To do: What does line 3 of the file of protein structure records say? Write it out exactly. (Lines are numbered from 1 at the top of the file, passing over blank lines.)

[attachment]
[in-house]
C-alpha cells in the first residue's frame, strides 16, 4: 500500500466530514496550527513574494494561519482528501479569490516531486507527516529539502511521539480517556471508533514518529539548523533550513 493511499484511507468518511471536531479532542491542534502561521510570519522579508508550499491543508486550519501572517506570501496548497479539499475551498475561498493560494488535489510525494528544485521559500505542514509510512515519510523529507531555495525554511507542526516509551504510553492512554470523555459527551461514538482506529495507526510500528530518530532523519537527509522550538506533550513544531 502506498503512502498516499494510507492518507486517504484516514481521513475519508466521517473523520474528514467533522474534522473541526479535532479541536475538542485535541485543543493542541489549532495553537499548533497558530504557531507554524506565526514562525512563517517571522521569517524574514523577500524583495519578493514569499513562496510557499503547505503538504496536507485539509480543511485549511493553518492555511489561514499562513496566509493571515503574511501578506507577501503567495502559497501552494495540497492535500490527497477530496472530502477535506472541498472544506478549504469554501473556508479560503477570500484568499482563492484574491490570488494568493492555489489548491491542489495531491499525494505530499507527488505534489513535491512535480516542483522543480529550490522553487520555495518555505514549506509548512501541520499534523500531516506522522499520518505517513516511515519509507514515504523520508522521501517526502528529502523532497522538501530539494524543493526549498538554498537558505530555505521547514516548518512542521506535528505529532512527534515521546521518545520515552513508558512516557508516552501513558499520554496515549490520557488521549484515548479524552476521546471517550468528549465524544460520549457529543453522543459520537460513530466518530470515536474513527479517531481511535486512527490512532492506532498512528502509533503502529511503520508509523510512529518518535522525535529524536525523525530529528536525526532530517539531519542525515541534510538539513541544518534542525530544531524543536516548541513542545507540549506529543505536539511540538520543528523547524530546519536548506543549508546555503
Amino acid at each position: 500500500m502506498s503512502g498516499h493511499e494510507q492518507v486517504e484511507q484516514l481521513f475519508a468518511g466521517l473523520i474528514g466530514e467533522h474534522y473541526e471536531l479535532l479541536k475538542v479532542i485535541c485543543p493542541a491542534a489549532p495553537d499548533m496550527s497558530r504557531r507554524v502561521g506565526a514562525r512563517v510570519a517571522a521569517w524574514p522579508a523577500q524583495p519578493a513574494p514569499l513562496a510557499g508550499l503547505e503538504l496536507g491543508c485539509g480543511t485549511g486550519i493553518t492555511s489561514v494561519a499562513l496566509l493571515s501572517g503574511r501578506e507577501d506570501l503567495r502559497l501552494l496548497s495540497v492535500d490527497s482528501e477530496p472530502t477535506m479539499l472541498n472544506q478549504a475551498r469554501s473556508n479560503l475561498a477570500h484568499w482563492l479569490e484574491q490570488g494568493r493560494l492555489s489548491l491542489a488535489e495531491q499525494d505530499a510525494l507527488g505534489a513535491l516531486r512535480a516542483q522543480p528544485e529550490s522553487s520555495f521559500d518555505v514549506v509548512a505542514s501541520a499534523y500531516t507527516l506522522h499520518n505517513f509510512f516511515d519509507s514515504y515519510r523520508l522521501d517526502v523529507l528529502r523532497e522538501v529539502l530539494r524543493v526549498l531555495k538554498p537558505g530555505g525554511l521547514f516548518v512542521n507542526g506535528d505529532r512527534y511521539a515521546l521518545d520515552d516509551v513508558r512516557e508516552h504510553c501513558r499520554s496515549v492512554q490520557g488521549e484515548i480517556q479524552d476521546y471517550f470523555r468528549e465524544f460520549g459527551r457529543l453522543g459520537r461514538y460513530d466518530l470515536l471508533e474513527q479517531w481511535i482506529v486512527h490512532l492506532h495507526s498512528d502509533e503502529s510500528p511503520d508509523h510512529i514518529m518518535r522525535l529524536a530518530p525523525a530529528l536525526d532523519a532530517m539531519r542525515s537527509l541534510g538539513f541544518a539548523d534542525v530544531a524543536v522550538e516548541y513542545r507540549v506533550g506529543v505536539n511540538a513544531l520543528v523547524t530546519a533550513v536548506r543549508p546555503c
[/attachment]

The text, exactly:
Amino acid at each position: 500500500m502506498s503512502g498516499h493511499e494510507q492518507v486517504e484511507q484516514l481521513f475519508a468518511g466521517l473523520i474528514g466530514e467533522h474534522y473541526e471536531l479535532l479541536k475538542v479532542i485535541c485543543p493542541a491542534a489549532p495553537d499548533m496550527s497558530r504557531r507554524v502561521g506565526a514562525r512563517v510570519a517571522a521569517w524574514p522579508a523577500q524583495p519578493a513574494p514569499l513562496a510557499g508550499l503547505e503538504l496536507g491543508c485539509g480543511t485549511g486550519i493553518t492555511s489561514v494561519a499562513l496566509l493571515s501572517g503574511r501578506e507577501d506570501l503567495r502559497l501552494l496548497s495540497v492535500d490527497s482528501e477530496p472530502t477535506m479539499l472541498n472544506q478549504a475551498r469554501s473556508n479560503l475561498a477570500h484568499w482563492l479569490e484574491q490570488g494568493r493560494l492555489s489548491l491542489a488535489e495531491q499525494d505530499a510525494l507527488g505534489a513535491l516531486r512535480a516542483q522543480p528544485e529550490s522553487s520555495f521559500d518555505v514549506v509548512a505542514s501541520a499534523y500531516t507527516l506522522h499520518n505517513f509510512f516511515d519509507s514515504y515519510r523520508l522521501d517526502v523529507l528529502r523532497e522538501v529539502l530539494r524543493v526549498l531555495k538554498p537558505g530555505g525554511l521547514f516548518v512542521n507542526g506535528d505529532r512527534y511521539a515521546l521518545d520515552d516509551v513508558r512516557e508516552h504510553c501513558r499520554s496515549v492512554q490520557g488521549e484515548i480517556q479524552d476521546y471517550f470523555r468528549e465524544f460520549g459527551r457529543l453522543g459520537r461514538y460513530d466518530l470515536l471508533e474513527q479517531w481511535i482506529v486512527h490512532l492506532h495507526s498512528d502509533e503502529s510500528p511503520d508509523h510512529i514518529m518518535r522525535l529524536a530518530p525523525a530529528l536525526d532523519a532530517m539531519r542525515s537527509l541534510g538539513f541544518a539548523d534542525v530544531a524543536v522550538e516548541y513542545r507540549v506533550g506529543v505536539n511540538a513544531l520543528v523547524t530546519a533550513v536548506r543549508p546555503c